Bits & Bytes online Edition

DataShare via WebDAV

Thomas Zastrow

The MPCDF DataShare service for data sharing and synchronization can be used in several ways. The easiest way is the web interface (, which can be used to upload/download files, create folders etc. Another way is via the desktop clients, which provide a permanent data synchronization between the DataShare server and the personal desktop.

If the combination of a web interface and a desktop client is not sufficient, or possible, a third alternative exists in the form of WebDAV. Through the WebDAV protocol, any DataShare account can be mounted as a network drive into your local machine. On most operating systems, this works without installing additional software.

At first, you have to login to the DataShare web interface. In the bottom left corner of the screen, you can see a link to 'Settings'. Opening the Settings, you can copy the shown WebDAV link to your clipboard (

Fig. 1: WebDAV Settings in DataShare

Connecting a Windows 7 machine

Open the Windows Explorer and right click on 'Network'. Choose 'Netzlaufwerk verbinden'. After entering your personal credentials in the following window, your DataShare account is mounted as a netdrive and you can find it in the Explorer under 'Computer'.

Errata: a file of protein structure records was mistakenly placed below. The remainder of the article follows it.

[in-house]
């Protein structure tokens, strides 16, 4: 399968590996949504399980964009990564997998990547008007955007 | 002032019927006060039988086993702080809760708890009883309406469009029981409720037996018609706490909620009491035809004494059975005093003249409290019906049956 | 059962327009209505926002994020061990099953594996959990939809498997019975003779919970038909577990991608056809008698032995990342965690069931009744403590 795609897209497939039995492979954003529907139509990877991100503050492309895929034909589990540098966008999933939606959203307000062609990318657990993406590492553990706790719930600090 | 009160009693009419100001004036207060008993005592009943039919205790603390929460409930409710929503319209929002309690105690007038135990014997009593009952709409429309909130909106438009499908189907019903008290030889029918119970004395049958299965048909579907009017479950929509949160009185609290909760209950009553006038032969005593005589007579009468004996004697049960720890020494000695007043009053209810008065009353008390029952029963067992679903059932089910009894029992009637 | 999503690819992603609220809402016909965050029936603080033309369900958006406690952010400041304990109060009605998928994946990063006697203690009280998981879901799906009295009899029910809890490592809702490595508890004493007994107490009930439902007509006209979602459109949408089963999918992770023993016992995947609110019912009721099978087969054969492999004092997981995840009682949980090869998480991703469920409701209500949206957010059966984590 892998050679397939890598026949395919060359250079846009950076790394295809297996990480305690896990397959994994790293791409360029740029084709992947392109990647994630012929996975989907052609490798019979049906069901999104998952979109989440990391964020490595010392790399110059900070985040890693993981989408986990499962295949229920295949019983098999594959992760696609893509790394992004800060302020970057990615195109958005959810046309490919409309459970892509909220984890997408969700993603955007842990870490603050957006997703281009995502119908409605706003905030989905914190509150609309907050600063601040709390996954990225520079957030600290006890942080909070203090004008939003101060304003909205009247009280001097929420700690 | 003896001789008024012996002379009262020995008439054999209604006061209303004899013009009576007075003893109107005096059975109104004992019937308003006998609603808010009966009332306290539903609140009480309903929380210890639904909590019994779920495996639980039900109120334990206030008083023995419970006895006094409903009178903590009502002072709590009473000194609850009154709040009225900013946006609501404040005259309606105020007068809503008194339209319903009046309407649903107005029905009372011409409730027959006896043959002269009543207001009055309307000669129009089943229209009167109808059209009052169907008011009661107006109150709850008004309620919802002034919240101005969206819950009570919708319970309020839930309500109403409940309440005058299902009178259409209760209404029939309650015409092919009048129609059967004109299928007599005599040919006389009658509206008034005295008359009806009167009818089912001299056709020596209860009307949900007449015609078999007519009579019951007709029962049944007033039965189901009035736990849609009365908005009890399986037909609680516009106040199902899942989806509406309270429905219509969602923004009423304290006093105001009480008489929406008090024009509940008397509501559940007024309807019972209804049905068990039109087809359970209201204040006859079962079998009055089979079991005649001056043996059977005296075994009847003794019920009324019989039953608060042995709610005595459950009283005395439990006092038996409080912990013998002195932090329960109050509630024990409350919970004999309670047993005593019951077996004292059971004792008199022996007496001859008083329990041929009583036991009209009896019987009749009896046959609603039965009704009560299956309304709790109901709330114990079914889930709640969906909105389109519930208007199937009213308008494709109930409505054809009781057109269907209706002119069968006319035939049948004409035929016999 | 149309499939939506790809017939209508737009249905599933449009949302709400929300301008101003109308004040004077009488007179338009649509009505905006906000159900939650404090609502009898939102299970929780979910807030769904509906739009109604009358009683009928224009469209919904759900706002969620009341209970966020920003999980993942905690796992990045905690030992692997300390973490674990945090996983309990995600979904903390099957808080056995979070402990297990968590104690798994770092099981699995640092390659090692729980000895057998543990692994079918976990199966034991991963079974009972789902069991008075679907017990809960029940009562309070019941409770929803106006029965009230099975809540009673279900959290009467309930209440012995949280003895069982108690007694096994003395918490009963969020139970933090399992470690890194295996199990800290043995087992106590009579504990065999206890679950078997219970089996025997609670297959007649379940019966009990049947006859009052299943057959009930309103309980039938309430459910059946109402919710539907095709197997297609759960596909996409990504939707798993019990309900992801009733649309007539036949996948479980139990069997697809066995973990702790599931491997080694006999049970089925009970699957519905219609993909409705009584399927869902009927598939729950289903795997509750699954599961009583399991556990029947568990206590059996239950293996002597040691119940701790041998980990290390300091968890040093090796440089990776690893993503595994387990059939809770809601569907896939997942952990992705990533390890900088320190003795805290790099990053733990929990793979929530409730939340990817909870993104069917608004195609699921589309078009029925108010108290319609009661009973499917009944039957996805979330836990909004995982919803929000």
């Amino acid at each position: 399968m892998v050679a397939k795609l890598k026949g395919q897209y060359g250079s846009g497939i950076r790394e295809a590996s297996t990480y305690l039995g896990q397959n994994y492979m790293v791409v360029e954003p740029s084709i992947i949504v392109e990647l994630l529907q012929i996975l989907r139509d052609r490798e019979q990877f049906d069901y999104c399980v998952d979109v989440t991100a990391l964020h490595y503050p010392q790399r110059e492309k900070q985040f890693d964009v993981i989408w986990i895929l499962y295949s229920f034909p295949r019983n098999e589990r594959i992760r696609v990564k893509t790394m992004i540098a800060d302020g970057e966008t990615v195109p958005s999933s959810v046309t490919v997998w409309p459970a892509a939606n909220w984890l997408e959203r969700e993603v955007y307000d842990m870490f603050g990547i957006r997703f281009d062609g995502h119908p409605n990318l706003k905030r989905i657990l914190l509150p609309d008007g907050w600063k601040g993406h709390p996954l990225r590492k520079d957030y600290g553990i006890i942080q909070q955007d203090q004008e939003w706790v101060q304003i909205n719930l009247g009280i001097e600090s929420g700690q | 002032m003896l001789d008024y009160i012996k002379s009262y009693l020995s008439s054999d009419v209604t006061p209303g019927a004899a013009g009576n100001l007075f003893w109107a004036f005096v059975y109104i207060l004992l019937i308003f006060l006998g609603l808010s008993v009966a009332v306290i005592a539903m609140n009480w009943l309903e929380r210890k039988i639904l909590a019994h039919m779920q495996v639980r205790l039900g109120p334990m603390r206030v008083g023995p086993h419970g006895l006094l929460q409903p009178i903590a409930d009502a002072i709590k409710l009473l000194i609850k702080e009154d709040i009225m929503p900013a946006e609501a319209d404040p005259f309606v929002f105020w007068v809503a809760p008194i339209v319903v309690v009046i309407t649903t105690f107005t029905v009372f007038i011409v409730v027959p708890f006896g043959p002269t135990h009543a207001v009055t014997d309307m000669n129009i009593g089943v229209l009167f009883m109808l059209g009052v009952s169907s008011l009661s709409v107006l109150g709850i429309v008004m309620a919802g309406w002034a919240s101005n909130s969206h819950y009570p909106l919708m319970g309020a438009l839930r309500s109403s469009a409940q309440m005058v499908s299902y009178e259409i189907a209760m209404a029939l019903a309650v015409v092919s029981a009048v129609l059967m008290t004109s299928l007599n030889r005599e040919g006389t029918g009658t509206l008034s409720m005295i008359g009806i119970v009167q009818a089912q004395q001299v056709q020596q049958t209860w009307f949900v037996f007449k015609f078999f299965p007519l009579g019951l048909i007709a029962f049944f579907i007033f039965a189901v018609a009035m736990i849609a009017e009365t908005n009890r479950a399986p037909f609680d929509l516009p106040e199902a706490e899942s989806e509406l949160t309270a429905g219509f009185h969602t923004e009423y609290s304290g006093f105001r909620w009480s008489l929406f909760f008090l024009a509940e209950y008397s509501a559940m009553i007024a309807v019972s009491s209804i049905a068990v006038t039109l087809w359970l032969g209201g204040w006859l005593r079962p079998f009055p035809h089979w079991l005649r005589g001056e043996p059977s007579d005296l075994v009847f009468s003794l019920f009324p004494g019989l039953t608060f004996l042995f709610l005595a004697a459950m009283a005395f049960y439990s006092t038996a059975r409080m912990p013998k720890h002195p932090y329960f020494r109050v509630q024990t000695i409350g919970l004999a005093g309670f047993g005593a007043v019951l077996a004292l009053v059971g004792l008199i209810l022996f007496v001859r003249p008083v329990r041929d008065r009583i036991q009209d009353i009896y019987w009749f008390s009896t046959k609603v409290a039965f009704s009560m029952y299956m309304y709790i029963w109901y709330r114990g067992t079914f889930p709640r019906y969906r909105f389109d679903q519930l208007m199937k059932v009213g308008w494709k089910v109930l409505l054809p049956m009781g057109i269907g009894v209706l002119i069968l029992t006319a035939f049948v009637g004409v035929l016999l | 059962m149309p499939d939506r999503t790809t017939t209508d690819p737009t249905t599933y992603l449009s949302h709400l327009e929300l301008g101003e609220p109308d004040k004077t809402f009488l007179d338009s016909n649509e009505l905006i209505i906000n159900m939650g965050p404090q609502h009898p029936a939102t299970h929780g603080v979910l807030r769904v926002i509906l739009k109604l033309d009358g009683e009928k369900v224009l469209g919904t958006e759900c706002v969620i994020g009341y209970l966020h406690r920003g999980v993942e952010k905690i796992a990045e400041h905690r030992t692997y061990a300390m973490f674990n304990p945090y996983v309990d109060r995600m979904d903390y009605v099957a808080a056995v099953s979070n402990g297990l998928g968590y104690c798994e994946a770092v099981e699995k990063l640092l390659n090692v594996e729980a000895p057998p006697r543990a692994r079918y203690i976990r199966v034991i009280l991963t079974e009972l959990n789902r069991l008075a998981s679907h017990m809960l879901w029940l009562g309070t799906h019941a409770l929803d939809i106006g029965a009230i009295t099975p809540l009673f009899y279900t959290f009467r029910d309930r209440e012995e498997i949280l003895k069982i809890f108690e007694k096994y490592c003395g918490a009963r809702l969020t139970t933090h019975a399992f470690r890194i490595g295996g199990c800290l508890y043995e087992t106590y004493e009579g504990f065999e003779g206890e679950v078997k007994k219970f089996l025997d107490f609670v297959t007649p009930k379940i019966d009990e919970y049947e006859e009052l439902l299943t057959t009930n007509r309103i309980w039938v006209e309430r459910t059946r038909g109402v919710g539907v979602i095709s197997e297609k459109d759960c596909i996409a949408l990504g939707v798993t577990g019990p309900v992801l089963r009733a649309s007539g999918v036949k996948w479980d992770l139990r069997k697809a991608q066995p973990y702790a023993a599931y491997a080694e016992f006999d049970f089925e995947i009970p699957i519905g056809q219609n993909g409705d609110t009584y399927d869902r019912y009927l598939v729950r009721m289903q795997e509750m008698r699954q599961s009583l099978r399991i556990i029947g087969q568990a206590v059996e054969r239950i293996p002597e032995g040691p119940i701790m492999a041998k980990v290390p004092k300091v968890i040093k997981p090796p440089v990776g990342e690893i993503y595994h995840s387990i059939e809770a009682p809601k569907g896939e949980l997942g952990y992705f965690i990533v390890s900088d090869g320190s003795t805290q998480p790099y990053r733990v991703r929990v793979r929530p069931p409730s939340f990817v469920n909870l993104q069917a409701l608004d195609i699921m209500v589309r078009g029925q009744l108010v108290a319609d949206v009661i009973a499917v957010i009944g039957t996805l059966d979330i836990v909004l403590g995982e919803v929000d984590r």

Apple Mac

In the Mac's Finder, go to 'Go / Connect to server'. In the popup window, enter the DataShare URL:

In the next dialog, enter your credentials and click 'Connect as registered user'.


Under Linux, there are two ways of accessing a WebDAV share. First, most modern file managers like Dolphin under KDE or Files under Gnome offer the possibility to connect a WebDAV-based network share. Second, a WebDAV share can be mounted on the command line via the 'davfs2' package:

1. Depending on your distribution, install the 'dav2fs' package. For instance, on Ubuntu or other Debian derivates:

    apt-get install davfs2

2. Now the 'root' user can mount your DataShare account – choose an existing mountpoint as last parameter, the command will ask you for your DataShare credentials:

    sudo mount -t davfs /media/datashare/

3. It is also possible to add the DataShare account via /etc/fstab. After adding a line: /media/datashare davfs user,rw,noauto 0 0

the root user can mount the WebDAV share into the given mountpoint:

    sudo mount /media/datashare


The WebDAV protocol was never meant to transport large amounts of data. Additionally, the handling of a large number of (small) files can be difficult with WebDAV. In these cases, the MPCDF offers some other solutions for data transport (cf. Bits&Bytes article on 'data transfer methods' in this issue).